I run into this problem very often (breaking name conflicts and differentiating name authorities), and unless I actually find two authors with the same birth date (it happens!), I usually only add the qualifying information for the author whose work I am cataloging. However, in one case where I had to differentiate two authors with the same name (J. Kent Crawford), I found when I recently searched the name on Worldcat.org that the names were still undifferentiated in that environment, and that their works are presented on Worldcat.org as coming from the same author. BTW, I know the BFM in LC was done using the differentiated names, and when cataloging in OCLC the names are also differentiated, so I wonder why the two different authors are treated as the same person in Worldcat. Does anyone know why that should be happening?


Ann C. Davidson

Contract Cataloger

Project Management Institute

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From: Program for Cooperative Cataloging [mailto:[log in to unmask]] On Behalf Of Moore, Richard
Sent: Tuesday, May 29, 2012 10:25 AM
To: [log in to unmask]
Subject: [PCCLIST] RDA - additions to distinguish personal names


I  am sending this again, as there seems to be some doubt as to whether it got through, the first time ;-)



I'm interested in hearing any views on the following approach to RDA, as it relates to distringuishing identical personal names. says:


Make the additions specified under if they are needed to distinguish the person from another person with the same name. says:


Add the date of birth (see 9.3.2) and/or date of death (see 9.3.3), if necessary, to distinguish one access point from another.


and the following sections have similar wording.


It seems to me that it would be perfectly valid to apply these rules by qualifying both access points when a conflict arises. In the past we've only considered it necessary to qualify one of them on LC/NAF, and in multiple cases have often left one name unqualified.  Also, we have not considered a new unqualified name to conflict with an existing access point that uses the same preferred name with a qualifier. However, nothing in the rules quoted above demands that we qualify only one of a pair of conflicting names.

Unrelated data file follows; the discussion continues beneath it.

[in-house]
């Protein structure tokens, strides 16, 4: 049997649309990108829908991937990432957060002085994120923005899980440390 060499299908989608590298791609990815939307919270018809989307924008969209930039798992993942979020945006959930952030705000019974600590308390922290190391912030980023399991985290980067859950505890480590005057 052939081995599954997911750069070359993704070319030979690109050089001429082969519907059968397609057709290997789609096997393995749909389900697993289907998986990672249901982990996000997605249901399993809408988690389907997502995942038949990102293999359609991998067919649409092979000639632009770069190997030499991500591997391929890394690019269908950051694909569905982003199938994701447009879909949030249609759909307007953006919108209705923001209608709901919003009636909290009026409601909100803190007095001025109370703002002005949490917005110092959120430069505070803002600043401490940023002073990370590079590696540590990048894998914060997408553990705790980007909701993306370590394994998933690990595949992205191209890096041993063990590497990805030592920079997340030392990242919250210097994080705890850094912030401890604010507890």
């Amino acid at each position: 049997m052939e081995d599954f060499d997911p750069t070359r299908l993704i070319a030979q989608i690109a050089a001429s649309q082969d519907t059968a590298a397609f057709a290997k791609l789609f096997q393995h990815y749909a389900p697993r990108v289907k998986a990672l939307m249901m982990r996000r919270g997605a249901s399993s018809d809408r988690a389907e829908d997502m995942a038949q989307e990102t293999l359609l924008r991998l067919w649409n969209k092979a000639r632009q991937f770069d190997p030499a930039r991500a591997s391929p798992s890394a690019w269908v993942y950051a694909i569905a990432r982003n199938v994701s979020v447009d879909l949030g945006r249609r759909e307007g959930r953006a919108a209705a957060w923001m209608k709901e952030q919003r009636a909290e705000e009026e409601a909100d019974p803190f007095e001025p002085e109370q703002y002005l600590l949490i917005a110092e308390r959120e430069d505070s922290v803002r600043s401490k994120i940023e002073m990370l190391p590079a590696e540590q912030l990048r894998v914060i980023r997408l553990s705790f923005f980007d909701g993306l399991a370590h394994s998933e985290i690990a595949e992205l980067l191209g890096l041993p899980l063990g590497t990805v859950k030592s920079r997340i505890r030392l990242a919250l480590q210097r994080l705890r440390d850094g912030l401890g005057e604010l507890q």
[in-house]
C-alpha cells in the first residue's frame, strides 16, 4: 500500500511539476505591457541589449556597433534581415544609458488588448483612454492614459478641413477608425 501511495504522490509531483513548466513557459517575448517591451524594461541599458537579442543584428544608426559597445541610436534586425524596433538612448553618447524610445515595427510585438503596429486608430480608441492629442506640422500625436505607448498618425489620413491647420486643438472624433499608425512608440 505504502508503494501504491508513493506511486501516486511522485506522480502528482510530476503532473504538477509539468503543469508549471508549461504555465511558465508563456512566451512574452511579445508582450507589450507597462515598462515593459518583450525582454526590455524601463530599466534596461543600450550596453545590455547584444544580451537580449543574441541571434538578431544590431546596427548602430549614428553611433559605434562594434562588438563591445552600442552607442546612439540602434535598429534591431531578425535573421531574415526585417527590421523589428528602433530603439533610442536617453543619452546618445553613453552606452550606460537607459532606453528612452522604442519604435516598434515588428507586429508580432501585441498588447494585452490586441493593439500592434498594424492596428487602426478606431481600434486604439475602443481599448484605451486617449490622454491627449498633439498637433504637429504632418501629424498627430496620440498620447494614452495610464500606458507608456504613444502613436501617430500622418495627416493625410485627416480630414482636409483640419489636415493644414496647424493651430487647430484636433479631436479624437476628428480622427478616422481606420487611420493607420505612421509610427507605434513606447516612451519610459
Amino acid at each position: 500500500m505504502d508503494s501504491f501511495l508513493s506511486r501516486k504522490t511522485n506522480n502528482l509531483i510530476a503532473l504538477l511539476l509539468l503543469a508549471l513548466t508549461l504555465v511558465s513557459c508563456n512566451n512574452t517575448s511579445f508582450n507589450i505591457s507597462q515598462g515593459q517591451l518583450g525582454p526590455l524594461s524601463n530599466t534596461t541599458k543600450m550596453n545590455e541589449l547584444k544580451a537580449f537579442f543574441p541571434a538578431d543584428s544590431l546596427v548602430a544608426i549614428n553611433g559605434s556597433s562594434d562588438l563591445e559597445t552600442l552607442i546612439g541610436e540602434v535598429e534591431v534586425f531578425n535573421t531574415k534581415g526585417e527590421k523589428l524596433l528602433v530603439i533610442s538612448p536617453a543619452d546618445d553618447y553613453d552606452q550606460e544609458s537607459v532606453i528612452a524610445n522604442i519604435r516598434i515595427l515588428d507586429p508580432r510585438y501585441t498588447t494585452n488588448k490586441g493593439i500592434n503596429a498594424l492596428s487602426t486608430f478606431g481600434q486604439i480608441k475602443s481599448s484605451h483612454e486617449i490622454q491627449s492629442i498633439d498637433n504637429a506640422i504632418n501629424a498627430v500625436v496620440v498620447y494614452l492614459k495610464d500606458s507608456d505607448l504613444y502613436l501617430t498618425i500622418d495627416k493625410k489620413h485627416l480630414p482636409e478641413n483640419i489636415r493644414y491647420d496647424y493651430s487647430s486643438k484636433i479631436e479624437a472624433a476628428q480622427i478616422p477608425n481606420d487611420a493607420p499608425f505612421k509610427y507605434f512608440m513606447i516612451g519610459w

I think that  past practice has caused problems, because incorrect bibliographic records for oth the wrong people keep attaching themselves to the unqualified headings, especially in catalogues such as ours, that have large numbers of legacy records and also import a lot of metadata.  


This happens often with names that are well-known; for example n 2009007346 "Blair, Tony" refers not to our erstwhile prime minister, but to a theatre perfomer from the 1940s; whereas the access point for the former premier has dates.


It would be much more useful to aim to qualify all personal names used by more than one person whenever a conflict arises, especially once undifferentiated records have been done away with.  


For new RDA NACO authorised access points for personal names, we could seek to qualify the access point if another authorised access point, or heading in our own database, already exists, and uses the same preferred name, whether or not the existing access point is itself qualified. 


I'm not suggesting for the moment that we should change an existing authorised access point in the LC/NAF purely to add a qualifier when no actual conflict exists.






Richard Moore

Authority Control Team Manager

The British Library


Tel.: +44 (0)1937 546806                      

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